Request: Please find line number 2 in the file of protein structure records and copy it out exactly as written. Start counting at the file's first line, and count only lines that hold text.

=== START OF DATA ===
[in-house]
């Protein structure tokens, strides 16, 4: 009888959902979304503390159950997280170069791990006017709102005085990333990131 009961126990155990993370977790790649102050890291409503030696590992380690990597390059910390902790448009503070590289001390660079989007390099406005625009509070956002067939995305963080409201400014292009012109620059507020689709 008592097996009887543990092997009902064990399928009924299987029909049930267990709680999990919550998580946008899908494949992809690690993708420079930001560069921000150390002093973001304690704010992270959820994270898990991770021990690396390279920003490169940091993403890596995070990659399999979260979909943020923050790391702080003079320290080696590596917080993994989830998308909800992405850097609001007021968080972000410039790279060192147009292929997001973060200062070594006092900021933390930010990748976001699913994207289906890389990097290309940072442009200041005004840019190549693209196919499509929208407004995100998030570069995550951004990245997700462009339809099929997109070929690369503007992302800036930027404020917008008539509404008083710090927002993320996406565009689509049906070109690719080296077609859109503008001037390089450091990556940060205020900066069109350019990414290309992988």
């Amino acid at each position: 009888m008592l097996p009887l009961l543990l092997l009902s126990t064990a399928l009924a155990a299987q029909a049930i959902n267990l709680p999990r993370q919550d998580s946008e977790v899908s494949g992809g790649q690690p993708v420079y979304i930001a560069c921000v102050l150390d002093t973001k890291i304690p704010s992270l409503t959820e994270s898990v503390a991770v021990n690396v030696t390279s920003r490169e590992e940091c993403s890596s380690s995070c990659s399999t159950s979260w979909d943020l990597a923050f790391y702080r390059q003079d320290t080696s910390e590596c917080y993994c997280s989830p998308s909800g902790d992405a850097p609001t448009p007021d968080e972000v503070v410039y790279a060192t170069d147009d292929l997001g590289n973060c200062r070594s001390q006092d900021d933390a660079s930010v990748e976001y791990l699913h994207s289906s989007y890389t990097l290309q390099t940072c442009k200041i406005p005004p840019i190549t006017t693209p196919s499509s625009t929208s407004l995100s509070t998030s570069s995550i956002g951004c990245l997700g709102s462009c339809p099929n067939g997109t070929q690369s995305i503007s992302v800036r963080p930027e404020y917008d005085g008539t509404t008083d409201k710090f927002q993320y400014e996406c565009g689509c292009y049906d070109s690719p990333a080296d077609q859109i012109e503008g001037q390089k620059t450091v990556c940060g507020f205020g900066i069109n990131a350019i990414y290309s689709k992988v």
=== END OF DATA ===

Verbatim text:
């Protein structure tokens, strides 16, 4: 009888959902979304503390159950997280170069791990006017709102005085990333990131 009961126990155990993370977790790649102050890291409503030696590992380690990597390059910390902790448009503070590289001390660079989007390099406005625009509070956002067939995305963080409201400014292009012109620059507020689709 008592097996009887543990092997009902064990399928009924299987029909049930267990709680999990919550998580946008899908494949992809690690993708420079930001560069921000150390002093973001304690704010992270959820994270898990991770021990690396390279920003490169940091993403890596995070990659399999979260979909943020923050790391702080003079320290080696590596917080993994989830998308909800992405850097609001007021968080972000410039790279060192147009292929997001973060200062070594006092900021933390930010990748976001699913994207289906890389990097290309940072442009200041005004840019190549693209196919499509929208407004995100998030570069995550951004990245997700462009339809099929997109070929690369503007992302800036930027404020917008008539509404008083710090927002993320996406565009689509049906070109690719080296077609859109503008001037390089450091990556940060205020900066069109350019990414290309992988």